STLT#327, Joy, Thou Goddess

When I say “Beethoven” I bet most of you think “da da da DUM” and the strikingly innovative opening to the Fifth Symphony. But for me, it’s this – Ode to Joy.

I first waxed poetic about it on November 1st, noting the joy of the music and the lyrics by Henry Van Dyke. And while Van Dyke’s lyrics are more well know. it is these lyrics, by German dramatist, poet, and historian Friedrich Schiller, that Beethoven included in the Ninth Symphony.

Joy, thou goddess, fair immortal, offspring of Elysium,
mad with rapture, to the portal of thy holy fane we come!
Fashion’s laws, indeed, may sever, but thy magic joins again;
humankind is one forever ‘neath thy mild and gentle reign.

Joy, in nature’s wide dominion, mightiest cause of all is found;
and ‘tis joy that moves the pinion, when the wheel of time goes round;
from the bud she lures the flower, suns from out their orbs of light;
distant spheres obey her power, far beyond all mortal sight.

Freude, schóner Götterfunken, Tochter aus Elysium,
wir betreten feuertrunken, himmlische, dein Heiligtum.
Deine Zauber binden wieder, was die Mode streng geteilt,
alle Menschen werden Brúder, wo dein sanfter Flúgel weilt.

Freude heiefst die starke Feder in der ewigen Natur.
Freude, Freude treibt die Ráder in der grossen Weltenuhr.
Blumen lockt sie ausden Keimen, Sonnen aus dem Firmament,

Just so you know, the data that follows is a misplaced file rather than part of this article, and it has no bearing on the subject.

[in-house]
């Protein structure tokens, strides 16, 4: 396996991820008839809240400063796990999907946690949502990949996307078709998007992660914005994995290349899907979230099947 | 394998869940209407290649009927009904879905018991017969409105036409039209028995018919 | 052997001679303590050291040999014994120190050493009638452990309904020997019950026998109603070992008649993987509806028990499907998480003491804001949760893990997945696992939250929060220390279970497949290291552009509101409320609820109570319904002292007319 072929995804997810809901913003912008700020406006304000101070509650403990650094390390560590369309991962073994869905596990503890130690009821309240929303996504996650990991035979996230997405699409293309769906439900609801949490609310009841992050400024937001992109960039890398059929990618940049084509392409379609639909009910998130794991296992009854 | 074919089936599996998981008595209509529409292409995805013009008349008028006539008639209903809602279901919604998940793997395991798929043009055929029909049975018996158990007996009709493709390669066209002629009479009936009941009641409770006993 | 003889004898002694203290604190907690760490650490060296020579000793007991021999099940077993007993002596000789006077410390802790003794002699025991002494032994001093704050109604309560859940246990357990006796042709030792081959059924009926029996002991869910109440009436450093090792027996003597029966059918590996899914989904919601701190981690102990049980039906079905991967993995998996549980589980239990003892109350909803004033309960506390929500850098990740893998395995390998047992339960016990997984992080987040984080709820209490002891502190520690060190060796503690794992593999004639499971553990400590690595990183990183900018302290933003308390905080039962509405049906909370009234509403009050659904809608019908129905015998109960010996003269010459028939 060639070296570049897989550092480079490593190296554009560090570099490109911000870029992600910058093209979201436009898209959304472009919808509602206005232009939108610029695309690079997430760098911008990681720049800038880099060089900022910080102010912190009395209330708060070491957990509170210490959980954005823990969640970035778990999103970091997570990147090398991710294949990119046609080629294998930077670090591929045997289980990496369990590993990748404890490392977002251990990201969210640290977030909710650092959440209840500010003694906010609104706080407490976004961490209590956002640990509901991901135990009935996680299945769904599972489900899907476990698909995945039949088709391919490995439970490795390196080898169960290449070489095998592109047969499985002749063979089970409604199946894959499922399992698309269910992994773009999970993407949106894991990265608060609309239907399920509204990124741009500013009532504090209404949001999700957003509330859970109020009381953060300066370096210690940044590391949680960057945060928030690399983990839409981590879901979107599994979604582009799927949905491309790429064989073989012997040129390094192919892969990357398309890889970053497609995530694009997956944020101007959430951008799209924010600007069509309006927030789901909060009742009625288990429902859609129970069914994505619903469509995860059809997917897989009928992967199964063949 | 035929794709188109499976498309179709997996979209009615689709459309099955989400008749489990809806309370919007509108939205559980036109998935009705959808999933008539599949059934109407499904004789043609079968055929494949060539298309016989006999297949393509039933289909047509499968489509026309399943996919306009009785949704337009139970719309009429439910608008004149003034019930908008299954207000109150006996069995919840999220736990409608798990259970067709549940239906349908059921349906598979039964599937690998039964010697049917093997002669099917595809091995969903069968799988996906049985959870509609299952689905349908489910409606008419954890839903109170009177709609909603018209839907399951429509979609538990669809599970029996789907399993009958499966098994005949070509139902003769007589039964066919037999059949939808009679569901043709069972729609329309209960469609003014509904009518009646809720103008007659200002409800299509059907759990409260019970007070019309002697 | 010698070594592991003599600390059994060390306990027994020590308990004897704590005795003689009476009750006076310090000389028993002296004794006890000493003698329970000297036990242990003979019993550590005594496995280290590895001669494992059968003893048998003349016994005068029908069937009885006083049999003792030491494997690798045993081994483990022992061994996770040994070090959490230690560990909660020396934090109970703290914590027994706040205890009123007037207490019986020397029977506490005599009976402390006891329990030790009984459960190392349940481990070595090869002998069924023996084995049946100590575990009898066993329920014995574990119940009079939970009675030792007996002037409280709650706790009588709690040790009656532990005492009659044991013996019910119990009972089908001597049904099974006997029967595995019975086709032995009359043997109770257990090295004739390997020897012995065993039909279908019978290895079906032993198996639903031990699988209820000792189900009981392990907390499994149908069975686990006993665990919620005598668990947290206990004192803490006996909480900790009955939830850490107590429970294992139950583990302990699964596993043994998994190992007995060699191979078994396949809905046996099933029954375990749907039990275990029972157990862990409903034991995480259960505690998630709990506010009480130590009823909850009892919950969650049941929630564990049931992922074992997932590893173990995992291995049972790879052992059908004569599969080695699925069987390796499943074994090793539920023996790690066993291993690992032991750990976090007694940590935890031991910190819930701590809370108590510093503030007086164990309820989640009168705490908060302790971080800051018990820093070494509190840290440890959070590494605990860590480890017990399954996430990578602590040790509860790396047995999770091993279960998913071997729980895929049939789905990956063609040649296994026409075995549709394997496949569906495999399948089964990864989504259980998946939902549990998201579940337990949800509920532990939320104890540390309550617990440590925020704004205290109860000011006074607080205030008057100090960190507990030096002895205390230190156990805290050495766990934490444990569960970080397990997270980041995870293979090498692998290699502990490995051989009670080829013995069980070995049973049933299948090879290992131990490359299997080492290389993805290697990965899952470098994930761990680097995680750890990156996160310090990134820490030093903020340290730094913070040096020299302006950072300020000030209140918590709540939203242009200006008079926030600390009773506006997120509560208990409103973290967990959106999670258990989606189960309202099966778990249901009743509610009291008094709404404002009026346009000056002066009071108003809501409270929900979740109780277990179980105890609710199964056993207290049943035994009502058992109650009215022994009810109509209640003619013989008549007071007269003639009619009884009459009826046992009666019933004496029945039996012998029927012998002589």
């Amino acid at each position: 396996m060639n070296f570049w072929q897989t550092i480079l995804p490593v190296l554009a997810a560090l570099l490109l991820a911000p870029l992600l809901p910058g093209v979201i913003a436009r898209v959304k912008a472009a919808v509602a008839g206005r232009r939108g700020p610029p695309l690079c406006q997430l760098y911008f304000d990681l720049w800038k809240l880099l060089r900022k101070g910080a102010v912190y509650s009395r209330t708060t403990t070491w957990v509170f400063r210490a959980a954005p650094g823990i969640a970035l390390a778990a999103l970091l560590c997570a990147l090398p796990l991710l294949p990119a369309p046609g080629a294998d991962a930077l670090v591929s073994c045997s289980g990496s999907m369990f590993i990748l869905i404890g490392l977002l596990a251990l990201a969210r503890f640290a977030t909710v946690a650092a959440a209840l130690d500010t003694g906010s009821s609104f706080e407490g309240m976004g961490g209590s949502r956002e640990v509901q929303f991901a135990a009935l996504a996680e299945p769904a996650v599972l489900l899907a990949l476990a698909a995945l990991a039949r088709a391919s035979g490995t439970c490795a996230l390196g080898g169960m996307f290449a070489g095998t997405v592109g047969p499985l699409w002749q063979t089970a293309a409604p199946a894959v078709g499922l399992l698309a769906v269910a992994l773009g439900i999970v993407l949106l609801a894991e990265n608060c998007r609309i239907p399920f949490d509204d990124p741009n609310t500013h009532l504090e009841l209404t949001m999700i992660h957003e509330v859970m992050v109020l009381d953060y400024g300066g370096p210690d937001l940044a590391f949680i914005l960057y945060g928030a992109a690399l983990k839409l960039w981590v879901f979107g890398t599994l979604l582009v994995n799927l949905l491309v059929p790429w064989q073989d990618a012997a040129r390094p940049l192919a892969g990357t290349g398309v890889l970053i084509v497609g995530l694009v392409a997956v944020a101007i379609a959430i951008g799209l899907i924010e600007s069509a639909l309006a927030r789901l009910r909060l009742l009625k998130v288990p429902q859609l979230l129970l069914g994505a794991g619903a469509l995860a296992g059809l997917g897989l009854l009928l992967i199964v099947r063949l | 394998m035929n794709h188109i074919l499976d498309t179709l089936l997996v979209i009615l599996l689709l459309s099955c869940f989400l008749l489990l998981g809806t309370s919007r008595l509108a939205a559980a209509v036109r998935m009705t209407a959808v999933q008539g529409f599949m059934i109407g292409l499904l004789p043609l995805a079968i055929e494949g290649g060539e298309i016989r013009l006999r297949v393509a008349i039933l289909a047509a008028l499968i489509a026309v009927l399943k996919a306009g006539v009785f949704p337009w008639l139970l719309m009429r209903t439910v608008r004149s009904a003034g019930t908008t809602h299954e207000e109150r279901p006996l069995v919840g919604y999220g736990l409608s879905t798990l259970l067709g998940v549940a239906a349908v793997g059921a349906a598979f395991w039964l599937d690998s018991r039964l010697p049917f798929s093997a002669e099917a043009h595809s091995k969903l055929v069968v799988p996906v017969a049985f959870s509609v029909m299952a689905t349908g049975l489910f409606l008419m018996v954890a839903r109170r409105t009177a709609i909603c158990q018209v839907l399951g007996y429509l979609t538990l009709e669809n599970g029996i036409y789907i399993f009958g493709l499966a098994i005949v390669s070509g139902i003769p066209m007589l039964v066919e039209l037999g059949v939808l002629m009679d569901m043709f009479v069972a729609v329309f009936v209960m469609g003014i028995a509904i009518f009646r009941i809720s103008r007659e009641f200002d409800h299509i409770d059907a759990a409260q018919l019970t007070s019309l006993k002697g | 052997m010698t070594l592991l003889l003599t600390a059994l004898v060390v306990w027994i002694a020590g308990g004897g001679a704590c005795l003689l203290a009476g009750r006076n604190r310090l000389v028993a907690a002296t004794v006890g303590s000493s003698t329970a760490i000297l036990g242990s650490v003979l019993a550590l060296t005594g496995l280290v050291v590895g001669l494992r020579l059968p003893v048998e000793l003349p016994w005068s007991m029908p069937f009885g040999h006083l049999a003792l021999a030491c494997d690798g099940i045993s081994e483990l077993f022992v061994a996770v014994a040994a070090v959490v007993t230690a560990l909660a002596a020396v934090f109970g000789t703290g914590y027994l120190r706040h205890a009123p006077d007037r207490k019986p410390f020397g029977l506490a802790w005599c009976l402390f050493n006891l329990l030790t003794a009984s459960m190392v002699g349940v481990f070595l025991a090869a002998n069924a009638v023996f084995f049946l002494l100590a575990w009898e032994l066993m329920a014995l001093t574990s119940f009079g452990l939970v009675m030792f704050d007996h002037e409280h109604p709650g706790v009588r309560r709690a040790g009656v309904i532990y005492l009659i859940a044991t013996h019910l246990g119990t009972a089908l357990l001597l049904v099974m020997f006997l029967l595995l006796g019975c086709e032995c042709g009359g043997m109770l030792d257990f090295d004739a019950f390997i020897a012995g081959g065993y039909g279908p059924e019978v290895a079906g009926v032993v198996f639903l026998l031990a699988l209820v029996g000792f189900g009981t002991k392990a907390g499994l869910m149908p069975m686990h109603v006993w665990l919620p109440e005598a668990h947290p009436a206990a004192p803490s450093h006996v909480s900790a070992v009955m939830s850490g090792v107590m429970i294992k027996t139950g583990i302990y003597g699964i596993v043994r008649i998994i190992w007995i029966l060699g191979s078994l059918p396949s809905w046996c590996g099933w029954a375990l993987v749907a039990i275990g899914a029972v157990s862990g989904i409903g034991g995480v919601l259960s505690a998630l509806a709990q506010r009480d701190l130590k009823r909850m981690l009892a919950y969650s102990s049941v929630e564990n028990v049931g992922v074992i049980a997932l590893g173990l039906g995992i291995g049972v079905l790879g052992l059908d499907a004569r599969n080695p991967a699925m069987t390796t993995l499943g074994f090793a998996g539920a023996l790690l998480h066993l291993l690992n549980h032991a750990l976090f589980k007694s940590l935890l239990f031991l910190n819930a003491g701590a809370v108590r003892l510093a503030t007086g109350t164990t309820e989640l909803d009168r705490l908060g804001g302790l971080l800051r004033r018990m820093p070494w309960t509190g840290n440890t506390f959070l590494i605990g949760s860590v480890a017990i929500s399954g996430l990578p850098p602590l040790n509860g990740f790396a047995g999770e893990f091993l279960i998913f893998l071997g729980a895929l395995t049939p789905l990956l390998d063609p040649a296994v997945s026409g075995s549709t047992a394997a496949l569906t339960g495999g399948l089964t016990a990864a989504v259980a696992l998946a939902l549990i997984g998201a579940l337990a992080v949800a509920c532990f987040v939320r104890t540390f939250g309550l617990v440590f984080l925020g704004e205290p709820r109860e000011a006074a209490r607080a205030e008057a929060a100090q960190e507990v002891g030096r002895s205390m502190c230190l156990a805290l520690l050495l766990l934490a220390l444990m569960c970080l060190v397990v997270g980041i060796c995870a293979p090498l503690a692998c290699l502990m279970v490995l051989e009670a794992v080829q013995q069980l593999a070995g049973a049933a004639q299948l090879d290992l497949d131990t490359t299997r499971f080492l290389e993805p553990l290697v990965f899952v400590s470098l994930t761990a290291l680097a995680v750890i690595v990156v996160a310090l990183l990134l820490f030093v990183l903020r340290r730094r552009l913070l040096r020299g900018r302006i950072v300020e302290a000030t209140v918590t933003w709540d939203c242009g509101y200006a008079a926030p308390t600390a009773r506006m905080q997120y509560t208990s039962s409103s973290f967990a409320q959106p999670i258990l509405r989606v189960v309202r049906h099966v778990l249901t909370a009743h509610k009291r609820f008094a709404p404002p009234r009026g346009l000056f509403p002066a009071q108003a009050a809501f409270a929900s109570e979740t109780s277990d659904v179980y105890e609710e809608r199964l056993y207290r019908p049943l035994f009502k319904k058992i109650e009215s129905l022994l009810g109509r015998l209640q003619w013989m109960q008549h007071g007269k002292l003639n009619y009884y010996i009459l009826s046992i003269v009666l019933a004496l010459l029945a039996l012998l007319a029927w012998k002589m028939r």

Spháren rollt sie in den Raumen, die des Sehers Rohr nicht kennt.

I love that we have to verses of the German, along with two English verses. The first line, “Freude, schóner Götterfunken” translates directly as “Joy, beautiful spark of God, daughter of Elysium” – the English translation we use appears to be uncredited (at least according to my Google search).

I could talk more about the theology of this versus Joyful, Joyful – and I’m sure it’s worthy of analysis. But today, in the midst of the Goldmine Youth Leadership School (with incredible youth and their incredible minds and enthusiasm), I don’t have the energy for deep thought. I do also wonder about attributing gender to an abstract – but I am not sure how I feel about it. Maybe someday.

Meanwhile, JOY! In a big, famous, broad, triumphant German way.

One response to “STLT#327, Joy, Thou Goddess”

  1. Translation is by Edgar Alfred Bowring, 1826-1911. See his Poems of Schiller, 1851, page 63.

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